By Sharon Halkovics, Research Specialist
Years ago, I completed my undergraduate studies earning a bachelor’s degree in Environmental Health Science. I started down my career path assisting in a lab at a university. A couple of years later, I veered off course for a more hands-in-the-dirt experience and fell in love with small-scale farming. Farming led to working in restaurant kitchens then a culinary school, which eventually led to freelancing as a food stylist on large commercial accounts.
Working as a food stylist is a niche and unique trade. Not only do you have to know how to cook a wide breadth of dishes, but you also must become a walking manual of how to work with various ingredients and know how they behave (heating, melting, freezing, thickening, etc. – cooking is chemistry!). In addition, one also must be a ‘MacGyver’ in the kitchen. I’ve zipped burger patties and slices of tomato down 15 feet of fishing line, precisely color matched frozen drinks to photographs, and tinkered with leaveners in baking to achieve optimal cookie surface cracking. There is no other option on a commercial photoshoot – just find a solution and fast.
As time passed, I found myself taking online chemistry classes, reading biology books and wanting to know more of the ‘whys’ behind things again. I now work part-time in Juliana Medeiros’ plant physiology lab while also maintaining some of my food styling work. While I’m regaining footing in the world of biology, I’m enjoying discovering the overlap between the kitchen and the lab.
Some of the equipment needed for our research includes ovens for drying soil, microtomes (like a culinary mandoline) for very fine specimen slicing, spice mills for grinding dried leaf and stem samples, scales for weighing, and there are recipes to follow and fine motor skills to employ (using forceps deftly). Both professions practice the ‘mise en place’ approach (everything in its place) at the start of a workday or project. And a scientist with good micropipetting skills is like a chef with superior knife skills, both take practice and are invaluable talents to possess.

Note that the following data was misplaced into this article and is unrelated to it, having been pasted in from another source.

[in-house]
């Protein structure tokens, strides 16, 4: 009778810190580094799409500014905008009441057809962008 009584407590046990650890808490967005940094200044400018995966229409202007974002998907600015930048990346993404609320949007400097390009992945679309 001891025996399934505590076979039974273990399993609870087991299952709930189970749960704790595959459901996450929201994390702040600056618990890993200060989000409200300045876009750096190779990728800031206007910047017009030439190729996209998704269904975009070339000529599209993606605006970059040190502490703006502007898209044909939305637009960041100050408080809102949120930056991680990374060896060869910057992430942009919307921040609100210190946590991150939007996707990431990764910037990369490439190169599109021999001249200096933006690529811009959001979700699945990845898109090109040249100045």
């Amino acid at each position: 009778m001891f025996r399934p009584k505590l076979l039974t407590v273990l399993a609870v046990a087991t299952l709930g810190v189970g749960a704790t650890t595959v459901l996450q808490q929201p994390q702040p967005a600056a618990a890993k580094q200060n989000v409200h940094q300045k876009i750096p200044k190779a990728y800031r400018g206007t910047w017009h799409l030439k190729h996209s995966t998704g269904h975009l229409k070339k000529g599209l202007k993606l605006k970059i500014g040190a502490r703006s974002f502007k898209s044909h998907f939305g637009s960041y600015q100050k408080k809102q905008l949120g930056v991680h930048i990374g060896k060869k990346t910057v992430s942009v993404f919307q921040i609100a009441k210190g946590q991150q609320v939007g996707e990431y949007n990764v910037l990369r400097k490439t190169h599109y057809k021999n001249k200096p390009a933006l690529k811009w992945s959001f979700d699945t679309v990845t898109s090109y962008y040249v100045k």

Although I side stepped off the traditional science path for a while, there is a natural ease and overlap from the kitchen that makes me feel at home in the lab. I am now underway and making progress on an R. Minus microsatellite project where I follow recipes and run gel electrophoresis.
All of this to be said, there are science jobs that fit a myriad of skills and preferences. For anyone with an interest – start asking questions. There is a vast world of opportunities to explore.
I work as a research technician providing lab management and support in Dr. Juliana Medeiros’ plant physiology lab, which specializes in investigating the evolution of functional traits in the genus Rhododendron. After completing my undergraduate coursework in Environmental Health Science, my career and research became focused on agriculture, plants and food. In 2021, I joined the team part-time, and also work as a freelance recipe developer and food stylist.